The short story on Pirani’s success is that he started multiple tech companies, made a couple successful exits in his 20s, and used the liquidity from those exits to invest in stocks using option-based strategies to get outsized returns.
The long story includes a few key details, perspectives, and failures that every young entrepreneur needs to hear.
“I worked hard very early in my 20s but I was probably working hard for the sake of working hard,” he admitted.
He noted how, in one of his companies, he thought that it was necessary to have an employee manning the phones during evening hours. Instead of hiring, he decided to take the responsibility upon himself.
“I was doing 18-20 hour days, sleeping in the office or at my desk,” he recalled. “I was doing three or four people’s jobs while my friends were partying and having fun.”
Though he wouldn’t go back and change his decision, he concedes that he would have slowed down and focused on ways to work smarter, not harder.
“People in their 20s don’t understand the value of youth,” he said. “You’re rich in time at 22, which is arguably worth more than money.”
Pirani now believes that working hard isn’t always the best way to operate. Instead, he feels that slowing down and strategizing allows him to make clear decisions. “My core focus has transitioned from hard work to strategy,” he said. “As an investor and CEO, I need a lot of white space and mental clarity to make the right decisions.”
He admits that his wealth provides him with an opportunity to open himself up to failure. This wisdom allows him to take risks that he wouldn’t have earlier in his career.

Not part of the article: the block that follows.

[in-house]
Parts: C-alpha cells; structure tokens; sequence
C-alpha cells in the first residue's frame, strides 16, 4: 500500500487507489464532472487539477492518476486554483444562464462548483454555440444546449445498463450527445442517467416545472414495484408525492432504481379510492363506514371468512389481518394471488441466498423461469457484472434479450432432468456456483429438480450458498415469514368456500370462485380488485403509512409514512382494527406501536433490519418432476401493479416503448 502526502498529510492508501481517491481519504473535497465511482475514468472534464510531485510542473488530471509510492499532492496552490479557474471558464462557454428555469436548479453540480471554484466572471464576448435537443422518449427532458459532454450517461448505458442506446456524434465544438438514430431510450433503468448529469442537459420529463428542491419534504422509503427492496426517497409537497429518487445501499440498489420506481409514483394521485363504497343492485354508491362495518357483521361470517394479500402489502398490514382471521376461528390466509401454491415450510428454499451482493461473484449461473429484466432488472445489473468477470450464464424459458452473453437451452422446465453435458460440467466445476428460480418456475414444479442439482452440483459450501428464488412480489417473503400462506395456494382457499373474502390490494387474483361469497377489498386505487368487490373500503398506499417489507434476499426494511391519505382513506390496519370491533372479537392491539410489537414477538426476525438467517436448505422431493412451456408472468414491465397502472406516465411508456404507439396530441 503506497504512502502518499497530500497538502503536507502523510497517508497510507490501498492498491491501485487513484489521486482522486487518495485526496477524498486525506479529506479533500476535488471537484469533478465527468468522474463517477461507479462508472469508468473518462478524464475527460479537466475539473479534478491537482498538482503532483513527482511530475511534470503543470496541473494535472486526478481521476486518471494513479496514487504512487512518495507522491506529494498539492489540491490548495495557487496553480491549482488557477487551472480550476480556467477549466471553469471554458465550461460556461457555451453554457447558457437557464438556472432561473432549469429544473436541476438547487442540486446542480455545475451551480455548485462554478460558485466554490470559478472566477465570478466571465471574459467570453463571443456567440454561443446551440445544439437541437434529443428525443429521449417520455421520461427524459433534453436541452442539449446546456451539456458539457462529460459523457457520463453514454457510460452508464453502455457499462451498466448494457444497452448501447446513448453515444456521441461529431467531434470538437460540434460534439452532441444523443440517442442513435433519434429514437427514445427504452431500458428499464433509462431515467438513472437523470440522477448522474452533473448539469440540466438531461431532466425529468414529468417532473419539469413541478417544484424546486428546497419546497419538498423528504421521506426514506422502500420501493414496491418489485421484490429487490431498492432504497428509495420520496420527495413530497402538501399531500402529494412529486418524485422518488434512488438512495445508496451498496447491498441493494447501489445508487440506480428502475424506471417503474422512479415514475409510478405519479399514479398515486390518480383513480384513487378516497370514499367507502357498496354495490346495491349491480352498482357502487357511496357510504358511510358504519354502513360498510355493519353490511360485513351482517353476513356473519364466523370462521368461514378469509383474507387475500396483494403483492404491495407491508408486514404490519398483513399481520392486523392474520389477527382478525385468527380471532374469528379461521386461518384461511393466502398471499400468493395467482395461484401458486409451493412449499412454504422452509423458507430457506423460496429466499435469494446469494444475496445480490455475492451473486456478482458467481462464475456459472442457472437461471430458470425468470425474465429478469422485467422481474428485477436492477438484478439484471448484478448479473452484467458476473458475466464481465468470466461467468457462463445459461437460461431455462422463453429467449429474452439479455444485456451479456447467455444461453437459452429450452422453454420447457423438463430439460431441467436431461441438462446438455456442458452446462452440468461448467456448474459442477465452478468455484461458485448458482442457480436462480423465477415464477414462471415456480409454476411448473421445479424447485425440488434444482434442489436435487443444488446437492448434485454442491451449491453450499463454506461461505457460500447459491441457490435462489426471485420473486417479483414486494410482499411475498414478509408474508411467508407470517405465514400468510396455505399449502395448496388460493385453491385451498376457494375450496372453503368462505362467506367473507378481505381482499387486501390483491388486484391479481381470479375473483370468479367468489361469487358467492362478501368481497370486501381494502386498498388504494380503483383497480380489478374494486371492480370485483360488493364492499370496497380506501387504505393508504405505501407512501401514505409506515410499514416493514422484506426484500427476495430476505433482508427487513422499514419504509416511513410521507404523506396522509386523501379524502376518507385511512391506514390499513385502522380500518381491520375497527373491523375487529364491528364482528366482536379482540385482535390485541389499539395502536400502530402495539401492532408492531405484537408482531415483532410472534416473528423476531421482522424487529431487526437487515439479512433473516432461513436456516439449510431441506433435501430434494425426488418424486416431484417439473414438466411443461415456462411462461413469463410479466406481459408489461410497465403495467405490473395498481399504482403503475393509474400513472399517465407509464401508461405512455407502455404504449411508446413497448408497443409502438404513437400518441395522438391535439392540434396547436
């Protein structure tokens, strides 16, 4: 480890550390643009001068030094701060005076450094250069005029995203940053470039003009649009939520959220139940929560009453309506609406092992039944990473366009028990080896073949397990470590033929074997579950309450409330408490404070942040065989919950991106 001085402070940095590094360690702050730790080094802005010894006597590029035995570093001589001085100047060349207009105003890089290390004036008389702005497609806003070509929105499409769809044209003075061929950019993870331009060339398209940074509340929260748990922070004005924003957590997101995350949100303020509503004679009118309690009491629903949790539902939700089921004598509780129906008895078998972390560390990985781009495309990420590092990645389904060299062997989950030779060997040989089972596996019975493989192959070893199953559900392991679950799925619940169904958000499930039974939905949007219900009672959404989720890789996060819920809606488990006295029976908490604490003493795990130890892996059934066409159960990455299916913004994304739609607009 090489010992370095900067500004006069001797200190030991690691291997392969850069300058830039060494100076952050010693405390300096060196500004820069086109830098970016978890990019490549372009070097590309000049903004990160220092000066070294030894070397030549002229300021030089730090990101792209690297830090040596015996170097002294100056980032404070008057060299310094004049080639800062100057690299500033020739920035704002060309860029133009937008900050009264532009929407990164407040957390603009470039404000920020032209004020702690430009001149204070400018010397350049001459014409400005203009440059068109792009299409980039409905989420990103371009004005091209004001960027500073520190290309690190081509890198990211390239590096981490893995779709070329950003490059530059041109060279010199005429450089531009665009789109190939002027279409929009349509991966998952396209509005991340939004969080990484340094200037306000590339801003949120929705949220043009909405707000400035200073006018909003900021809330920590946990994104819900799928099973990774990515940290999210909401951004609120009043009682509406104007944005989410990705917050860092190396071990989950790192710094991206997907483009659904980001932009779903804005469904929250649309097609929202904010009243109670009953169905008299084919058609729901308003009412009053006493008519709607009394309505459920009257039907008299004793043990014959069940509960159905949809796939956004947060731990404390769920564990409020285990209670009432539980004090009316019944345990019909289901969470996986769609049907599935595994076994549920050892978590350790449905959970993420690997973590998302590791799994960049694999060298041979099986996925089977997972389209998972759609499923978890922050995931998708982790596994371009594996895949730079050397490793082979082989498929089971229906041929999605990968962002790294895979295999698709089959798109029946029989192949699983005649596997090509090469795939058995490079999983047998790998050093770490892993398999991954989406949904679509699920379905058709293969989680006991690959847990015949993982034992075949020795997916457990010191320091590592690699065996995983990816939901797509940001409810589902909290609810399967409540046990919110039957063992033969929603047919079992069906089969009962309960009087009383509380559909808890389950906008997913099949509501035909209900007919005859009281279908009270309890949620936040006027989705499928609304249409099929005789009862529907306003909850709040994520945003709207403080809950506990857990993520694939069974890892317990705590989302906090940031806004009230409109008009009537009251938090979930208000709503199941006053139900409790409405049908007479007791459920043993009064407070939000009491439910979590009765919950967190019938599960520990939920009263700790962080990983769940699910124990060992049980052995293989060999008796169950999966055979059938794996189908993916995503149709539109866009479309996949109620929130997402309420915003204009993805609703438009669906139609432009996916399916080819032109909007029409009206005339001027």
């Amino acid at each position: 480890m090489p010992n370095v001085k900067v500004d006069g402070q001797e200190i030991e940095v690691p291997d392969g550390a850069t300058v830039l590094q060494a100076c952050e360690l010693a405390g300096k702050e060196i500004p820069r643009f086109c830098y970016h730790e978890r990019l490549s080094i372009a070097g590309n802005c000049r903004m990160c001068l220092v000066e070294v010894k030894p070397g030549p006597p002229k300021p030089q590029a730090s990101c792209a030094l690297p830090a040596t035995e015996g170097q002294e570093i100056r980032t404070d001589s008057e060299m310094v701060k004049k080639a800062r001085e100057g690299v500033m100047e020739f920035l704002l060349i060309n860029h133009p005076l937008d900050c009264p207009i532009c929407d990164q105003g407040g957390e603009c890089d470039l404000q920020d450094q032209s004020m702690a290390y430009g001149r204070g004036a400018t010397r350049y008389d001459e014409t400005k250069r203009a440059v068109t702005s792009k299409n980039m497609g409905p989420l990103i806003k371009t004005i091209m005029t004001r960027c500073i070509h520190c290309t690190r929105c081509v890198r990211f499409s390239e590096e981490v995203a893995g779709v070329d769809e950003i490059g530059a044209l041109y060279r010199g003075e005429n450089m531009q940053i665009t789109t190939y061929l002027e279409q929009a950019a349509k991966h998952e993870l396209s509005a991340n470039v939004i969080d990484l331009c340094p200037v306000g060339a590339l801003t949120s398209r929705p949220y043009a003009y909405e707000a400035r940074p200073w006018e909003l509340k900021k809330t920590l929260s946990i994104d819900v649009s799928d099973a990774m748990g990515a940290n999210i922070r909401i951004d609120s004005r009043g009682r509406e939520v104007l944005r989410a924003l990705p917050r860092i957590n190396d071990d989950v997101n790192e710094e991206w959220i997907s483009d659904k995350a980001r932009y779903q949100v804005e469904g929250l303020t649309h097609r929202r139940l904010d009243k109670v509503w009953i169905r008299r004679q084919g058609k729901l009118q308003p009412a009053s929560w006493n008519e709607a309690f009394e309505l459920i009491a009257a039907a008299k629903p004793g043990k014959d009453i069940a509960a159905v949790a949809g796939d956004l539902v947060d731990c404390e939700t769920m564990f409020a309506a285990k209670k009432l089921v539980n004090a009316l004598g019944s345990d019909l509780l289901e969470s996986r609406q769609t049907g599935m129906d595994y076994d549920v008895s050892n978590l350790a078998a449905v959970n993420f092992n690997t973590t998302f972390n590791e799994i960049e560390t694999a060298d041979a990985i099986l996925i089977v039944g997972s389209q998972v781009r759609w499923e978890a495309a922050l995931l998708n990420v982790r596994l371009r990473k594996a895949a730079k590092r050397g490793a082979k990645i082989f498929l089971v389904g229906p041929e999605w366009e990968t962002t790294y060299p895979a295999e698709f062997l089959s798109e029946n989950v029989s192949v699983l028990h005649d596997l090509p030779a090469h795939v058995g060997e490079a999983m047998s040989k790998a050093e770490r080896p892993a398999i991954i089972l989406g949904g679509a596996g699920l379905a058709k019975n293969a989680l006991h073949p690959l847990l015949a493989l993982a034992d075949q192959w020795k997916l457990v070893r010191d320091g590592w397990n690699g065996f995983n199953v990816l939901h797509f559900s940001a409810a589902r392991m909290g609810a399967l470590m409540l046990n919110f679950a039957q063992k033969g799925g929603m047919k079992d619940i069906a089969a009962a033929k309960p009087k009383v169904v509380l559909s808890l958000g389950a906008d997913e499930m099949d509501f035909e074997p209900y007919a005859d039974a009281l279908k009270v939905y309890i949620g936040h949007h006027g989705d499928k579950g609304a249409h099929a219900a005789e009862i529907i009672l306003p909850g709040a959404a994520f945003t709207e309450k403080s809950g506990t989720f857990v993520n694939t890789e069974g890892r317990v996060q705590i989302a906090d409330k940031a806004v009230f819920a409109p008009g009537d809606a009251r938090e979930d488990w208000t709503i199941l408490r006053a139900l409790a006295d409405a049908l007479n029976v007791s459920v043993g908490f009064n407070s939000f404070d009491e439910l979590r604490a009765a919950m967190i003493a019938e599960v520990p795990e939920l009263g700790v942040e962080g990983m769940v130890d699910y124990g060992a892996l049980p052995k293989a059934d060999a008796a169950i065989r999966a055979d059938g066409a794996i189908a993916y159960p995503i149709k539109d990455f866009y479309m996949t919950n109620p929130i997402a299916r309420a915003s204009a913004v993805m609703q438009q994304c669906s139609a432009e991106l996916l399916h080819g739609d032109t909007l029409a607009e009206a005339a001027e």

“I once felt obligated to hold certain meetings or micromanage because failure was a scary thought,” he said. “Now, I don’t feel the need to keep my hands on everything because I worked my way into a position where I can only fall so far.”
That doesn’t mean Pirani has always sat in a comfortable seat. He mentioned that he made a lot of mistakes over the years, especially in the market with options trading.
Mistakes that cost him millions of dollars.
“I was nearly wiped out in my 20s because I was levered,” he said. “Leverage is the number one way to lose money in the market. I lost 80 percent of my wealth because I was levered and now I never use leverage without appropriate hedging”
What does a normal day look like for Fiyyaz Pirani?
It’s far from glamorous.
He isn’t watching the money roll in from the top floors of a skyscraper nor is he conducting business from a swanky yacht. Instead, Pirani can be found in his home office, pacing away on the phone, which is exactly the way he wants it.